Then in Syria's civil war, Quds Force commander Qasem Soleimani was tasked with supporting Syrian dictator Bashar Al-Assad. 

The Iranian general flew thousands of foreign mercenaries into Syria and built a huge militia force, including the Afghan-dominated Fatimayoun Brigade, after the Syrian army was hit by mass defections and desertions. 

Assad's regime is responsible for the majority of the hundreds of thousands killed in the Syria war and Iranian efforts are believed to have been key to his survival.

Both the US and Iran were forced to confront a common enemy with the rise of the Islamic State group in 2014, but the battle between the two sides for dominance in Iraq continued.

Iran marshalled a number of Shia militia during this fight, under the umbrella of the Popular Mobilisation Forces (PMF), to increase their hold over the Iraq military apparatus and government.

Since the defeat of IS, this expansionism has continued. 

American troops based in Iraq have become regular targets of the Popular Mobilisation Forces (PMF), but no US citizens were killed until an American contractor died in December. Iran was also accused of orchestrating an attack on the US embassy in Baghdad in December by militia fighters.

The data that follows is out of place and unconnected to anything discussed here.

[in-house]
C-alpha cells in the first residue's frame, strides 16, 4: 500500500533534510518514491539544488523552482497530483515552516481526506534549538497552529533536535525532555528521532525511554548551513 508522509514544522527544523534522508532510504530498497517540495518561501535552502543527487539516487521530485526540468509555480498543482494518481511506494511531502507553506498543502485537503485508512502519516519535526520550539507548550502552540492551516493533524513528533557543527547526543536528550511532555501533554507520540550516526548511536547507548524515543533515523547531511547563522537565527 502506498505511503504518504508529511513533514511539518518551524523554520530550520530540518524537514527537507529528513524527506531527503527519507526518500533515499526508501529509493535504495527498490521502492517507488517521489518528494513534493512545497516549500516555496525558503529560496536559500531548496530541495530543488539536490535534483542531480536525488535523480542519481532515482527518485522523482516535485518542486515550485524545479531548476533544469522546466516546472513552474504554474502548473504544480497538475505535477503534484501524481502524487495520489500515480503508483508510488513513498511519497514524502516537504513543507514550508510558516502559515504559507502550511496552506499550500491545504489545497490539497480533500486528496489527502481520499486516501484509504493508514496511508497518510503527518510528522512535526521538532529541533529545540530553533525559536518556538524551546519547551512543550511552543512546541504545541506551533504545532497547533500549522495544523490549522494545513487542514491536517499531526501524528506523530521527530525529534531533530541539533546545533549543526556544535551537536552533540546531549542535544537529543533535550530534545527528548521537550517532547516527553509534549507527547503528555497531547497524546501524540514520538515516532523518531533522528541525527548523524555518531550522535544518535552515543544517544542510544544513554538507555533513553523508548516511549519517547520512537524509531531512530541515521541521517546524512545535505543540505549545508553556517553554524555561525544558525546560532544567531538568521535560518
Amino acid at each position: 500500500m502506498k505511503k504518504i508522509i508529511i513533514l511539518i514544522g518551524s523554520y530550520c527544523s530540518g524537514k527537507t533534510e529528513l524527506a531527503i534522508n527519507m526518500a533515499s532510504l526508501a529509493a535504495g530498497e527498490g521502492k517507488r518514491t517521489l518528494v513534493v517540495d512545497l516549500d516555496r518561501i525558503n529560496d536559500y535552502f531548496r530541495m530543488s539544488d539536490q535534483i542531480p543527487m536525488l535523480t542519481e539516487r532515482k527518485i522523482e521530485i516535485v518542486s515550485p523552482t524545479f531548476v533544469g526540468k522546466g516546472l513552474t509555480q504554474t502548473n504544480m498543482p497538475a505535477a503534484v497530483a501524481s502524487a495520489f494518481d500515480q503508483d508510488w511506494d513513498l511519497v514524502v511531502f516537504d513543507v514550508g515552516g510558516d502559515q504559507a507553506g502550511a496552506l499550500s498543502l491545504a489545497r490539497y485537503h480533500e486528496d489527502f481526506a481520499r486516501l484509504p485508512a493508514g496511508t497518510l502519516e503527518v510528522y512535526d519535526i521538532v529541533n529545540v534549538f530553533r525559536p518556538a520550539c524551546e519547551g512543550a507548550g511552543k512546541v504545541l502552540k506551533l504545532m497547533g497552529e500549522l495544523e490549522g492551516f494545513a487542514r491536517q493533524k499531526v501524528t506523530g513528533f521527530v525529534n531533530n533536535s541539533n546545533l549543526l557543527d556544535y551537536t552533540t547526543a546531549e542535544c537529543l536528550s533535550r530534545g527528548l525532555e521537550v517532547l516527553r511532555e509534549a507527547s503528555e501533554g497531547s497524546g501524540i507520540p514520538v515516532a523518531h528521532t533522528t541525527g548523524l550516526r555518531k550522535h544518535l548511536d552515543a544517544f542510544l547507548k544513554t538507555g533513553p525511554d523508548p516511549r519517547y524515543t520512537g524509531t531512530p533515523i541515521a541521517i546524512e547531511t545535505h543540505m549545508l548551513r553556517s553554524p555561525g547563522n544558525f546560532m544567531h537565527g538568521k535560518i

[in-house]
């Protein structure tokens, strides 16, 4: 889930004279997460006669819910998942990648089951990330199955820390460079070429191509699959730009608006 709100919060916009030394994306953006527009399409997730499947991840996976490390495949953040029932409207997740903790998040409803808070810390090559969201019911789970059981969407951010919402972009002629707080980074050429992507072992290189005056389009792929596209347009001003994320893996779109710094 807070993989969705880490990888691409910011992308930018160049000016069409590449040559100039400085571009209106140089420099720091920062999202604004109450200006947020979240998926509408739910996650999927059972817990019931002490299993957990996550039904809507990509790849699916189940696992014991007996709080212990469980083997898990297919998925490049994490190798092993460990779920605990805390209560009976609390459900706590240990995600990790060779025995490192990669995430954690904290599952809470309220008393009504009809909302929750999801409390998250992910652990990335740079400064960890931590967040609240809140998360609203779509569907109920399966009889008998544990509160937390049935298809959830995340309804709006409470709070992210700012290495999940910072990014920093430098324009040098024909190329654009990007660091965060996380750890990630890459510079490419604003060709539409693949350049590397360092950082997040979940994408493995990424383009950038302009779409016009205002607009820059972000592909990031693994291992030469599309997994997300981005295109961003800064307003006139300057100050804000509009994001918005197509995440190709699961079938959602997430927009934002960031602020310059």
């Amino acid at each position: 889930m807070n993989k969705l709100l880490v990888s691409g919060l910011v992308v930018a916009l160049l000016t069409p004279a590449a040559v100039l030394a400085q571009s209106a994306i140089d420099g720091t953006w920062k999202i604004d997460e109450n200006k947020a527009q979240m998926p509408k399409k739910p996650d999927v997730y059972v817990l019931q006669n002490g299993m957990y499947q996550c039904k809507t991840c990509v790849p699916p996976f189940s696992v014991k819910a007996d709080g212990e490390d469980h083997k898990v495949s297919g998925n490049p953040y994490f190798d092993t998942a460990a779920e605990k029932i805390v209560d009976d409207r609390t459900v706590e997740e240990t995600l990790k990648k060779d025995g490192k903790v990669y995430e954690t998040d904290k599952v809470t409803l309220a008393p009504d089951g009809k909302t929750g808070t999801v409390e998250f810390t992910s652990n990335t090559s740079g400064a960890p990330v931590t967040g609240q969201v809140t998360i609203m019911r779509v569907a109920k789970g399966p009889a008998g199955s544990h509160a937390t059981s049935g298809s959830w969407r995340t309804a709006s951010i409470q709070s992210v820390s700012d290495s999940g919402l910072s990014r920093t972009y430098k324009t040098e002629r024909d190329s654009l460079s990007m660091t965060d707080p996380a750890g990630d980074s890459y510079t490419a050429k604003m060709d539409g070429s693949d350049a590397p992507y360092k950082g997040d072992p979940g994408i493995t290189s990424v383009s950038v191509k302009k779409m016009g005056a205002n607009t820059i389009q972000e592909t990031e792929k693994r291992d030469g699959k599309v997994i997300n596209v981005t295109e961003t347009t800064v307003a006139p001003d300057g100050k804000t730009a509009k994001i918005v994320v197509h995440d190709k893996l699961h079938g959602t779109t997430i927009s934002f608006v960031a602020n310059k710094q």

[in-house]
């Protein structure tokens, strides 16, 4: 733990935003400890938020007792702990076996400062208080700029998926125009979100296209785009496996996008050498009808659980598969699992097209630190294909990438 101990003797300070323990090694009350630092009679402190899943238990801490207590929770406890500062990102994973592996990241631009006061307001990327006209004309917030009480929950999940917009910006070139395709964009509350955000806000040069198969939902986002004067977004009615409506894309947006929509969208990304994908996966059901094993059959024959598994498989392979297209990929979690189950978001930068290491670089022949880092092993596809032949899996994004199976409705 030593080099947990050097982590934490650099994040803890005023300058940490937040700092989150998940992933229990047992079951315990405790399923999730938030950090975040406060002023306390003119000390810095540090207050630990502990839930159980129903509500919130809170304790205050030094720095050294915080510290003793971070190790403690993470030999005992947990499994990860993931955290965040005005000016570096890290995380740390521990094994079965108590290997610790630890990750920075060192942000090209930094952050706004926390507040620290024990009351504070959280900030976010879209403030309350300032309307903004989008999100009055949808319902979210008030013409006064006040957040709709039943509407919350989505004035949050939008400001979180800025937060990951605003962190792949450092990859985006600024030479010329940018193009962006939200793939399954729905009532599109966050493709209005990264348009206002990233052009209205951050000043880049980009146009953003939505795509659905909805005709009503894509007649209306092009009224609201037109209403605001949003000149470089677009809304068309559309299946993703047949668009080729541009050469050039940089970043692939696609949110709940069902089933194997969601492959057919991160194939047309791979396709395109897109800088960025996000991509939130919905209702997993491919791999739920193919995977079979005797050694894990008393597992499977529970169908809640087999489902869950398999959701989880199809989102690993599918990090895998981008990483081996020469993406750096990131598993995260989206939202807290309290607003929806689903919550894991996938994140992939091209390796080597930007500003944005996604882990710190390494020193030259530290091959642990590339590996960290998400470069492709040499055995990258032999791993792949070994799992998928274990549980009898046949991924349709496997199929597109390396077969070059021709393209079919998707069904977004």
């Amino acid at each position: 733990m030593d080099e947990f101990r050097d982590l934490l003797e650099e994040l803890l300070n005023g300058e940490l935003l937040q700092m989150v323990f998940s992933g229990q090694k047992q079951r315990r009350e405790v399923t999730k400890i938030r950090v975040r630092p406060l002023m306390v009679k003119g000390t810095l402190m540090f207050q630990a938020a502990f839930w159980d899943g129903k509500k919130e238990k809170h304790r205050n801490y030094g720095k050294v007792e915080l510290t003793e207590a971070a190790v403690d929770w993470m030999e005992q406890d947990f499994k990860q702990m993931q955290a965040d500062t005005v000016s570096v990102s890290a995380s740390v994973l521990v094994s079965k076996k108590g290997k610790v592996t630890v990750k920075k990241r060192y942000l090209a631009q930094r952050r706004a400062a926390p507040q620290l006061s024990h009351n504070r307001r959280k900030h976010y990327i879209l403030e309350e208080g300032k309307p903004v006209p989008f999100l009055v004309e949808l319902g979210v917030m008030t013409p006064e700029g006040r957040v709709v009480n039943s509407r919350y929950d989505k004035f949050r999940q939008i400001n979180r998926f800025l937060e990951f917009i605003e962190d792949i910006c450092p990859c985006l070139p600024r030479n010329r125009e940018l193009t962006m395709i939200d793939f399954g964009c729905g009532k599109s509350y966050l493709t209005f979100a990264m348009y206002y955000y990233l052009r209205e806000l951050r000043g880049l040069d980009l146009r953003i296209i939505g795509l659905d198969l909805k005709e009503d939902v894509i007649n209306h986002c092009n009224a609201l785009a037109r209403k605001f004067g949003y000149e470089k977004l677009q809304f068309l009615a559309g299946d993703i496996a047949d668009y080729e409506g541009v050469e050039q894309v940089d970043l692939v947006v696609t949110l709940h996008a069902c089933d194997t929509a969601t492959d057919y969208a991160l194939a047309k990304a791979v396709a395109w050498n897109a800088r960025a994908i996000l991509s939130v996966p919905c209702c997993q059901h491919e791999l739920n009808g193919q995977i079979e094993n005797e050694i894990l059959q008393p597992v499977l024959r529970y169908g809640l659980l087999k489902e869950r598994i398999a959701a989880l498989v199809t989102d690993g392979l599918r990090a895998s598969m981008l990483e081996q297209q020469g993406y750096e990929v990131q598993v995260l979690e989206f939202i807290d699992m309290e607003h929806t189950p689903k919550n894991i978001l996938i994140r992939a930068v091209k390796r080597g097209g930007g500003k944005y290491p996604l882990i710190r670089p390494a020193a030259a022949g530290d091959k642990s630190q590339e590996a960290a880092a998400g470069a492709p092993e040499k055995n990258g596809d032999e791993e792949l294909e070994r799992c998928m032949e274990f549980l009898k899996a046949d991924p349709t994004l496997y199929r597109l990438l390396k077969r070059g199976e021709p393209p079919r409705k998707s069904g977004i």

The response from Washington was to target the mastermind of Iran's military presence in Iraq, Qasem Soleimani, leading to reprisal attacks by Tehran on two bases in Iraq hosting American troops.

Iran's firepower

Iran's military power is split between the conventional armed forces and the IRGC. 

Its military is concentrated on the defence of Iran, with conventional and non-conventional methods - such as attacking shipping through attack boats.

The IRGC's largely directs Iran's asymmetrical battle against the US and its regional allies, while maintaining the survival of the regime through its feared Basij paramilitaries